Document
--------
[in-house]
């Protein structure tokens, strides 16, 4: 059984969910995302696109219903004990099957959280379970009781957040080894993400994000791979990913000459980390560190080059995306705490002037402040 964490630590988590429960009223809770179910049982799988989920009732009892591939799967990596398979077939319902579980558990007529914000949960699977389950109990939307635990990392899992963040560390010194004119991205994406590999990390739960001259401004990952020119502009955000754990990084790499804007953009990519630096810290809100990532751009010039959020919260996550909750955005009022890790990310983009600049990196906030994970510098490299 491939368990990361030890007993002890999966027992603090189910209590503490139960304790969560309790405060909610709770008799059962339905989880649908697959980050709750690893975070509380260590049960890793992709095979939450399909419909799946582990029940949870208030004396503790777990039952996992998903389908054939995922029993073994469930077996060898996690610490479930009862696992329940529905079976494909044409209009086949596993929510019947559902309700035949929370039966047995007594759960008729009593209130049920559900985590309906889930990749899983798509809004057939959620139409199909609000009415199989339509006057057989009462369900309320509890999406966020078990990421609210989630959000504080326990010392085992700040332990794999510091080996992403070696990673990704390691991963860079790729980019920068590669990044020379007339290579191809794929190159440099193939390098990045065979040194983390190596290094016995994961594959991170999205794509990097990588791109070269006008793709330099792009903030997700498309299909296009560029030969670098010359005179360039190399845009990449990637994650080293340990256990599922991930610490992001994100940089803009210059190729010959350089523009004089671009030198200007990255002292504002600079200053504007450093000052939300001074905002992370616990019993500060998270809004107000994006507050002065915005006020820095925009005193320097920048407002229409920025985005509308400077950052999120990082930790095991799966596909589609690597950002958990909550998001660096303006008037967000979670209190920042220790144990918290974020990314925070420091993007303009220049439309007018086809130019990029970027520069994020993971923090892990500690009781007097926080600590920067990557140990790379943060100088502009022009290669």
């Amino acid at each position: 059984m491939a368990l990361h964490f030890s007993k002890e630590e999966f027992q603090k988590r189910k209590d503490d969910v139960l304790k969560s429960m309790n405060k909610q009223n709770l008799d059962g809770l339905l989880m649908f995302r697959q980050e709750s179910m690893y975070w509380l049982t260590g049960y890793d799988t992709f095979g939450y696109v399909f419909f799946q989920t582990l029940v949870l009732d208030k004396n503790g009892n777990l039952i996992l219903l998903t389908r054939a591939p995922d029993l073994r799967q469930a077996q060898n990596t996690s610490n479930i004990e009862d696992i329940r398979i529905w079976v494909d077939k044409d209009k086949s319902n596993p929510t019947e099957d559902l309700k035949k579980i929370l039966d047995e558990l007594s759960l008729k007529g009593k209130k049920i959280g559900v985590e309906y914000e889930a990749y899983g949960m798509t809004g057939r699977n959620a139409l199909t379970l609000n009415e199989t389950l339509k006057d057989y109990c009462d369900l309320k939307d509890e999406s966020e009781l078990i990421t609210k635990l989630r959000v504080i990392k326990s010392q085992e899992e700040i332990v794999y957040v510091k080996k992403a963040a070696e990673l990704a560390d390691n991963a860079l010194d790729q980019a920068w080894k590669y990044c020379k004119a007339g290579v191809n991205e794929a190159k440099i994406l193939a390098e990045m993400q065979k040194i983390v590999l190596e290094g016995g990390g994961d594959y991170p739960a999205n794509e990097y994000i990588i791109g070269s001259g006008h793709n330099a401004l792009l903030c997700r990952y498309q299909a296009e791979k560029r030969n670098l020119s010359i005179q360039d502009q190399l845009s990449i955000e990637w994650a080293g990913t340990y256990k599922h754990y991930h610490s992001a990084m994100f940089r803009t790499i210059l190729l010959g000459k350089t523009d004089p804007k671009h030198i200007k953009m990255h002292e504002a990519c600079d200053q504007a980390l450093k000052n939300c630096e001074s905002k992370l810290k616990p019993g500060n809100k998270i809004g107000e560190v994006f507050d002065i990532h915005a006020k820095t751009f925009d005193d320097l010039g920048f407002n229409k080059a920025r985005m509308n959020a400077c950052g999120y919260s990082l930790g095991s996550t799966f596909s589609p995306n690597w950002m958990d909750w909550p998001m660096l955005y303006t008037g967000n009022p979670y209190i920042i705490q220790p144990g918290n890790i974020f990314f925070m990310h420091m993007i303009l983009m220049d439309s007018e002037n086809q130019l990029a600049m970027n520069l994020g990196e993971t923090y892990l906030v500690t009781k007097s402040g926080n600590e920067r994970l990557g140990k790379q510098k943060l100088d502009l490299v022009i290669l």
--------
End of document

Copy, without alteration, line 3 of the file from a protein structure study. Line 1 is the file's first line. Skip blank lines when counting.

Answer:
């Amino acid at each position: 059984m491939a368990l990361h964490f030890s007993k002890e630590e999966f027992q603090k988590r189910k209590d503490d969910v139960l304790k969560s429960m309790n405060k909610q009223n709770l008799d059962g809770l339905l989880m649908f995302r697959q980050e709750s179910m690893y975070w509380l049982t260590g049960y890793d799988t992709f095979g939450y696109v399909f419909f799946q989920t582990l029940v949870l009732d208030k004396n503790g009892n777990l039952i996992l219903l998903t389908r054939a591939p995922d029993l073994r799967q469930a077996q060898n990596t996690s610490n479930i004990e009862d696992i329940r398979i529905w079976v494909d077939k044409d209009k086949s319902n596993p929510t019947e099957d559902l309700k035949k579980i929370l039966d047995e558990l007594s759960l008729k007529g009593k209130k049920i959280g559900v985590e309906y914000e889930a990749y899983g949960m798509t809004g057939r699977n959620a139409l199909t379970l609000n009415e199989t389950l339509k006057d057989y109990c009462d369900l309320k939307d509890e999406s966020e009781l078990i990421t609210k635990l989630r959000v504080i990392k326990s010392q085992e899992e700040i332990v794999y957040v510091k080996k992403a963040a070696e990673l990704a560390d390691n991963a860079l010194d790729q980019a920068w080894k590669y990044c020379k004119a007339g290579v191809n991205e794929a190159k440099i994406l193939a390098e990045m993400q065979k040194i983390v590999l190596e290094g016995g990390g994961d594959y991170p739960a999205n794509e990097y994000i990588i791109g070269s001259g006008h793709n330099a401004l792009l903030c997700r990952y498309q299909a296009e791979k560029r030969n670098l020119s010359i005179q360039d502009q190399l845009s990449i955000e990637w994650a080293g990913t340990y256990k599922h754990y991930h610490s992001a990084m994100f940089r803009t790499i210059l190729l010959g000459k350089t523009d004089p804007k671009h030198i200007k953009m990255h002292e504002a990519c600079d200053q504007a980390l450093k000052n939300c630096e001074s905002k992370l810290k616990p019993g500060n809100k998270i809004g107000e560190v994006f507050d002065i990532h915005a006020k820095t751009f925009d005193d320097l010039g920048f407002n229409k080059a920025r985005m509308n959020a400077c950052g999120y919260s990082l930790g095991s996550t799966f596909s589609p995306n690597w950002m958990d909750w909550p998001m660096l955005y303006t008037g967000n009022p979670y209190i920042i705490q220790p144990g918290n890790i974020f990314f925070m990310h420091m993007i303009l983009m220049d439309s007018e002037n086809q130019l990029a600049m970027n520069l994020g990196e993971t923090y892990l906030v500690t009781k007097s402040g926080n600590e920067r994970l990557g140990k790379q510098k943060l100088d502009l490299v022009i290669l």